I briefly explained what the final was going to be and even included a link to the website I used.

Now…let’s talk about the reaction of the students.

As I mentioned in the previous blog entry, I did have a student ask me in the middle of the “final” why I couldn’t have just given a traditional final.

Yesterday was a different story.  

*Students that had struggled during the first day of exploration with this new concept weren’t struggling as much as did before.  They were even letting loose a little and seemed to enjoy it.

*Students that usually were labelled “not the best students” or “students that didn’t put enough effort into their work” or any other typical complaint of some teachers, were doing better than the traditionally “superb” students. Immediately I thought it was because this was out of the box thinking process that doesn’t always follow students that used to formulaic teaching and learning.

One student, who has struggled in every class she takes, was flying high because she was getting the answers despite her partner being one of those “good” student.  The joy I saw on her face when her thought process or answers were proven right was worth everything!

*Students that were burnt out on school?…HAD FUN!

*Students that usually stayed in the background because they didn’t always feel connected to their peers and/or had interests that didn’t always match their peers, found ways to contribute.  My favorite part of the final for these students usually came when their group was faced with the Minesweeper challenge.  If they were familiar with the game, they aced it right away and helped their group moved forward.  Even if they weren’t familiar, they usually figured out what to do first, which earned them the same result.

So…what happened today? 

Today was an interesting day:)

Today, we arrived at school to find our power out and not knowing if we would be able to get the planned activities done, whether we would hold school the entire day or send them home.  Eventually, it was decided to keep going with school even without power.

The interesting part about holding school when there is no power is what to do with the students that showed up.  See…today was the day the 9th graders went to our local amusement park about an hour after school started leaving the 7th and 8th graders to have shortened class periods so they could have a field day in the later portion of the day.  We already had much fewer students but now we had the added scenario of no power.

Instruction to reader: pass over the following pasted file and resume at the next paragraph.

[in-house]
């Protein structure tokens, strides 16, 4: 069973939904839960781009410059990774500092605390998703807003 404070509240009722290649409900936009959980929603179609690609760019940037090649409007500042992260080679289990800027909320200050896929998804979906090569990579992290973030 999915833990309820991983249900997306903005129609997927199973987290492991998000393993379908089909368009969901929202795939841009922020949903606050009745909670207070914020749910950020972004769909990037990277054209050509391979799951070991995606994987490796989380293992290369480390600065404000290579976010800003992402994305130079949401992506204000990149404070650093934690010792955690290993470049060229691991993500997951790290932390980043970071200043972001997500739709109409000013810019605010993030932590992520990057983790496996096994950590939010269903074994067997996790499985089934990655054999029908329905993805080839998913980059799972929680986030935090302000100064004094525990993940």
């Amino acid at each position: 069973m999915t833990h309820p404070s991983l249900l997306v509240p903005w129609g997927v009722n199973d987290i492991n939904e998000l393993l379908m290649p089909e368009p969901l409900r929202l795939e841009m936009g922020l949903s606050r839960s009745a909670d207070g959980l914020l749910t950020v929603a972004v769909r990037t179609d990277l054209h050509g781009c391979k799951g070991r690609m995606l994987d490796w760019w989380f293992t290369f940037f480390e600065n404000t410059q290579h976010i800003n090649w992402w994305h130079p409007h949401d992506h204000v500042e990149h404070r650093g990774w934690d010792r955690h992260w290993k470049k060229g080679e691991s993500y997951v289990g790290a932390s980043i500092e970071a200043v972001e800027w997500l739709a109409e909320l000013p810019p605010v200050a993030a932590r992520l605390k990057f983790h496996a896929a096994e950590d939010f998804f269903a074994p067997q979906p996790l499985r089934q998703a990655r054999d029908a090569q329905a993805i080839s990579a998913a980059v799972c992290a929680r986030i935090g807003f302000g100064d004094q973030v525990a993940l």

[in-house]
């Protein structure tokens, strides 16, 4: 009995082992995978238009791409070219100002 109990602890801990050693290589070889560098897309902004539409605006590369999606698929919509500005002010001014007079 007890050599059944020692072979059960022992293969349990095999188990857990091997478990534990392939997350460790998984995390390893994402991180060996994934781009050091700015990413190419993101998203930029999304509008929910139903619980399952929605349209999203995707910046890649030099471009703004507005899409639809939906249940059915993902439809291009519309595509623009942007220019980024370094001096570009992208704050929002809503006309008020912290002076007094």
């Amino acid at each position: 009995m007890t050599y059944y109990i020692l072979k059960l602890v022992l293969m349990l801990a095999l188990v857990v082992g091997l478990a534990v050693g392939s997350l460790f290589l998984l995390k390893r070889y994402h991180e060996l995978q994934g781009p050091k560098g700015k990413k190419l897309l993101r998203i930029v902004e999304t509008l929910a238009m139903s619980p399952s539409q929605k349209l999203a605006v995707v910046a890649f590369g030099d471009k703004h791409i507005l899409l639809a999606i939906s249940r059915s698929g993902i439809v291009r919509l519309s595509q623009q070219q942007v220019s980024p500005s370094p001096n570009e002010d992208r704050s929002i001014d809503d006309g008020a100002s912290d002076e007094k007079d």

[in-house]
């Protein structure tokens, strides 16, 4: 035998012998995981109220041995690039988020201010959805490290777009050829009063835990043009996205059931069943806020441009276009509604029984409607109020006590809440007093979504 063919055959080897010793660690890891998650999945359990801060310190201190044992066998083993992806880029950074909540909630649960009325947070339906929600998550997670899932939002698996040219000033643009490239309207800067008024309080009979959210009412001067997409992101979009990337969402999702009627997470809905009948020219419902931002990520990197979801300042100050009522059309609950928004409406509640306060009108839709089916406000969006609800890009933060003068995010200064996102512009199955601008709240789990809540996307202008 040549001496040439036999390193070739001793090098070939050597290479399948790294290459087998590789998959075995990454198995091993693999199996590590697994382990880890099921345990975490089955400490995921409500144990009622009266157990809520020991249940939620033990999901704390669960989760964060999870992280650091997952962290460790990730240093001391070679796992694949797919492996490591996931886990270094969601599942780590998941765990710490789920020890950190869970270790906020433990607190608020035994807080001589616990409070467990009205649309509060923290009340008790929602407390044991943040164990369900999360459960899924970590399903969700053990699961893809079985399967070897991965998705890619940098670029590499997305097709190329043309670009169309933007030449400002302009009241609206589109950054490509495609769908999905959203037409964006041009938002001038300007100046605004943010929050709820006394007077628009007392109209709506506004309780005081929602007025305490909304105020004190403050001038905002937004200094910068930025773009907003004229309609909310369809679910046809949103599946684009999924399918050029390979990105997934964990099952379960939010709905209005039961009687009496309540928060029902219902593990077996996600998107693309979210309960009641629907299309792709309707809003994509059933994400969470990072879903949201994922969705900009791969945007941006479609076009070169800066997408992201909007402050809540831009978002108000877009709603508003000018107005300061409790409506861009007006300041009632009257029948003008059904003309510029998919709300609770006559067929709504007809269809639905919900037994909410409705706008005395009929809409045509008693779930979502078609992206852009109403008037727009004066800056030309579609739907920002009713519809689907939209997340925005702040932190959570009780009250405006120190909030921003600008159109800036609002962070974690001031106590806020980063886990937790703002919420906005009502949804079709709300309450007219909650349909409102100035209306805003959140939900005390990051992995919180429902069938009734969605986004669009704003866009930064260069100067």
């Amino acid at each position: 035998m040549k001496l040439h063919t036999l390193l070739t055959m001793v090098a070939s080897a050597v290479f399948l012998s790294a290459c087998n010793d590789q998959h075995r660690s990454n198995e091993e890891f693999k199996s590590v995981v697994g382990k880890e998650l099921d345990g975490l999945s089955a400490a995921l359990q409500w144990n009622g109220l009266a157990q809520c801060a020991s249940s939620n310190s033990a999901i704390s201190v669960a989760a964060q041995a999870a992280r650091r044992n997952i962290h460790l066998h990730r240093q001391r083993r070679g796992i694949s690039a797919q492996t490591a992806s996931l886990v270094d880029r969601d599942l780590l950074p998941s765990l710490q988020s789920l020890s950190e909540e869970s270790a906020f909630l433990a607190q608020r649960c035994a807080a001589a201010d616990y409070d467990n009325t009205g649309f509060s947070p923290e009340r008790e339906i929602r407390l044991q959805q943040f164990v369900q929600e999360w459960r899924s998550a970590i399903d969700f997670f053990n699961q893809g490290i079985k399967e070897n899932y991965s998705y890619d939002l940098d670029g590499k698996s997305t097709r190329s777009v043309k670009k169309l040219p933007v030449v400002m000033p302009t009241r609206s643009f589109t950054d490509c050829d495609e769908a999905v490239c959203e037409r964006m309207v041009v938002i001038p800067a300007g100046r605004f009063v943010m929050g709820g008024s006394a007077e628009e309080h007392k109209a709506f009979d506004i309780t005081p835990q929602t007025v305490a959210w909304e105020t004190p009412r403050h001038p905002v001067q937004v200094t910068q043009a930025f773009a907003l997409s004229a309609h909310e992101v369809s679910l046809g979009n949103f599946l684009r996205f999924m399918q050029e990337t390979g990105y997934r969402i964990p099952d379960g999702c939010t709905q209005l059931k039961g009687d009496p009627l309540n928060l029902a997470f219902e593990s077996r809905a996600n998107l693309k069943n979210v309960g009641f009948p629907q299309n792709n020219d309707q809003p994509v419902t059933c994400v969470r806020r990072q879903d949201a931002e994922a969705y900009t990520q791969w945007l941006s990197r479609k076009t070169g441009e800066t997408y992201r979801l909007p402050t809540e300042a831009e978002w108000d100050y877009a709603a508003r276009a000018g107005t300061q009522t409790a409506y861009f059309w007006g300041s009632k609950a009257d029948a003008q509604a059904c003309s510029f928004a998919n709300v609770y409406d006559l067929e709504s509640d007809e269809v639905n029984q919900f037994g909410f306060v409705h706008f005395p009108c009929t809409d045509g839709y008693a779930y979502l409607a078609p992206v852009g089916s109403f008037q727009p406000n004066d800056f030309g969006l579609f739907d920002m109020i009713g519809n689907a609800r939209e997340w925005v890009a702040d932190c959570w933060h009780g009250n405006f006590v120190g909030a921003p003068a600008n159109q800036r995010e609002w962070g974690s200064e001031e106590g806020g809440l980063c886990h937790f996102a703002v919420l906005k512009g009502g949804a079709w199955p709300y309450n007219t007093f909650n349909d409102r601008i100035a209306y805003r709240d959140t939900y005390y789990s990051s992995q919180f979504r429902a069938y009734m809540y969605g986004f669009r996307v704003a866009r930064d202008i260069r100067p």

This meant, whatever technological idea a teacher might have had, was out the door.  I felt as though I couldn’t just have the kids sit around but I also didn’t want to just put them to work cleaning my classroom.  In the end?  A little of both.  Each class was given a small task to help with end of year preparations.  Once we got to fourth period, I had a few more students and they wanted to do more.  So, together, we got to work on a task I had recently found out about and wasn’t really looking forward to.

What’s the point of this train of thought?

Well, I found it interesting that the students I worked side by side with over the next few hours (many stayed to help rather than go onto their other classes) asked questions and made comments about the final.

I had one student remark over and over again how she really liked our final. This is a good student.  She always puts in the effort she needs to succeed and she seems to do well in all of her classes but I wouldn’t say she was at the top of her class, not that that is really all that important, but she said that the final gave her a chance to use her music skills in a different way.

I know I’ve already said this but “this was everything”.  It was everything I had hoped for.  It was everything I had planned to happen but was unsure if it would.

I even had a student that had been absent for the final, show up just after the power came on so we put her to work on it.  I got her started but since the power was on, I needed to get our auditorium set up for a slide show so I asked one student to supervise her and come get me if there were questions.

This was a student who, again was a good student but not one that some teachers would call great.  The student I asked to assist her was one I knew wouldn’t just give her the answers but would actually help if there was a problem.  Despite not having the opportunity to work with her peers in the days previous, she BREEZED RIGHT THROUGH IT!  She didn’t fly through it but she did it well and rather quickly.  I was asked a couple of times to answer some questions but she took my assistance well and figured it out.

It was pretty cool to peek in and see her progress.

And…she loved the tasks!

Success happened here.  I didn’t get a chance to get student feedback on what they would do differently but I am planning on doing that next year.  It will be fun to see how the Breakouts can be used for different purposes and which purpose fits best for my students.